Soon after my arrival, the International Office organized a get-together and an introduction to Namibia for all the exchange students. During that meeting, they explained the do's and don’ts for reducing the risk of being a victim of a crime and which places are most interesting ones to visit in Namibia. We also met our buddies, whom we could ask questions like how to use the online tools at NUST. My buddy Rudolph did not stop there. For instance, he took me to local museums where I could learn about the traditional ways of life of Namibian tribes and the Independence Museum of Namibia. When you travel to a foreign country, you want to know some of the historical events to understand the culture better – and a local is the best person to tell you about those things. Of course we met many times, and I had the pleasure of meeting his family and some of his good friends.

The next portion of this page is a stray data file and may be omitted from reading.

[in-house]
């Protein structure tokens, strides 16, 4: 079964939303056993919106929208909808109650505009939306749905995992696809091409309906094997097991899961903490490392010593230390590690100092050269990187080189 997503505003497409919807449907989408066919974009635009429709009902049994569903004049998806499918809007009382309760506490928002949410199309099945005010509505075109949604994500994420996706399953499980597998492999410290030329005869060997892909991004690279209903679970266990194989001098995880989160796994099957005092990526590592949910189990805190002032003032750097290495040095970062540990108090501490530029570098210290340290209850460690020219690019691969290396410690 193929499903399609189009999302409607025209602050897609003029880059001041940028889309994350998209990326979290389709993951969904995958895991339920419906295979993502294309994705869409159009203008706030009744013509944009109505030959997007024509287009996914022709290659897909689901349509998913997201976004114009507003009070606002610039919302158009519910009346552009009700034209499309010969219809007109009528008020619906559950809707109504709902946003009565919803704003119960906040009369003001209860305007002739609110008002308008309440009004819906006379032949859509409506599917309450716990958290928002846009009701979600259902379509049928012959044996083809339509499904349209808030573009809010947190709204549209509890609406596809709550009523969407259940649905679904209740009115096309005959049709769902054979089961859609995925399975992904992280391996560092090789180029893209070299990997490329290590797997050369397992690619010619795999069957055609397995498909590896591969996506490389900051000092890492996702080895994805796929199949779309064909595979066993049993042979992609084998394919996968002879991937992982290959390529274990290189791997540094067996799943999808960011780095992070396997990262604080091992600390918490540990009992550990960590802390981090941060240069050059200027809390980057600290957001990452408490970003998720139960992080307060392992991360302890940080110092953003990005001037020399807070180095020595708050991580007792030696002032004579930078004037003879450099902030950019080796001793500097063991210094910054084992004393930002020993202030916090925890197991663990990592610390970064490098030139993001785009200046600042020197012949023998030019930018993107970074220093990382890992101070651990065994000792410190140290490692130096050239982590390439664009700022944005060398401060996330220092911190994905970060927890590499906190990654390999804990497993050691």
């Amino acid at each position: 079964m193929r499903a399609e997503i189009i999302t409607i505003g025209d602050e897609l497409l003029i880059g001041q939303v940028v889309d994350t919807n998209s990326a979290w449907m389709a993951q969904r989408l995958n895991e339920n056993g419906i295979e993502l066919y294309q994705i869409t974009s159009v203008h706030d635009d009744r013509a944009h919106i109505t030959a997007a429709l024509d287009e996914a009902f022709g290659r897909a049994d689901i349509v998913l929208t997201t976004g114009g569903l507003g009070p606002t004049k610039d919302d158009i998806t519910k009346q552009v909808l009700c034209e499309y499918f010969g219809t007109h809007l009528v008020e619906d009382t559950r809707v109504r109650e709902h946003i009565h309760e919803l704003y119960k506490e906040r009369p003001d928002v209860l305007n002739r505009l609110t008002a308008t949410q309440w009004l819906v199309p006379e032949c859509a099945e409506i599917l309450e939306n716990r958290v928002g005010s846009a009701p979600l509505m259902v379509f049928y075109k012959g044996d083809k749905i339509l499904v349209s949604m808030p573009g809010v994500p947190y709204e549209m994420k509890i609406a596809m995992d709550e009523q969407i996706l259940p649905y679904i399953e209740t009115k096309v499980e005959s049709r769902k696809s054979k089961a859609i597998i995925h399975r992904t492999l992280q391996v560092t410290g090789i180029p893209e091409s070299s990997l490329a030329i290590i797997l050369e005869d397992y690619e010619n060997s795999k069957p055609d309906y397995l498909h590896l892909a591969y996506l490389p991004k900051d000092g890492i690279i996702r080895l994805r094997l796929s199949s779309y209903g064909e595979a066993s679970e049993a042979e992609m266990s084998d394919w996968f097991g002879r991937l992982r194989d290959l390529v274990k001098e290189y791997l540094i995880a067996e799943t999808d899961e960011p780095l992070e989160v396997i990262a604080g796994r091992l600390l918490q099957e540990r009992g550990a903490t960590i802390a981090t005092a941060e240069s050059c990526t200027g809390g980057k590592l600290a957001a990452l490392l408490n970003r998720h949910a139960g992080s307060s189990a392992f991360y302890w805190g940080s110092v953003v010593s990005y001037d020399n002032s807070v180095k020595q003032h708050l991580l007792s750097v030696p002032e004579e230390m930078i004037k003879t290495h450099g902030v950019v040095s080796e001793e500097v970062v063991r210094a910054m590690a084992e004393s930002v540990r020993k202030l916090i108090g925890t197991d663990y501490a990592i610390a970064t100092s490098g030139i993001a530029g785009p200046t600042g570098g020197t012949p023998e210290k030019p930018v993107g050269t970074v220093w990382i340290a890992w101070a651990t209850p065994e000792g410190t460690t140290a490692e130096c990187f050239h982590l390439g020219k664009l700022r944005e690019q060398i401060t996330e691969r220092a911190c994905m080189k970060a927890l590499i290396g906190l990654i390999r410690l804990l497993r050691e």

During my time at NUST, we received several invitations for social events like the Food Festival, the Mr. and Mrs. Polytechnic election, the Dancing Show, concerts, etc. I really can report that the Polytechnic takes good care of their exchange students! The only negative thing is that it takes extraordinarily long to grade exams. I wrote them in December and expect to receive my results in March at the earliest...
Unfortunately, this was not an extended holiday. Instead, I was doing a university semester in another country. Due to the structure of my KLU program, I was only supposed to take courses worth 20 ECTS points. I chose Managing Communication, Organizational Behavior & Ethics, Financial Accounting & Control, and Service Operations Management.
The first two courses were part of the change management MSc. The other subjects were part of the MBA course. Overall, I can say that the lecturers were highly qualified and I had a good time with the people I met in class – in both courses. To my delight, the MBA class organized a surprise good-bye event for me that I will never forget!!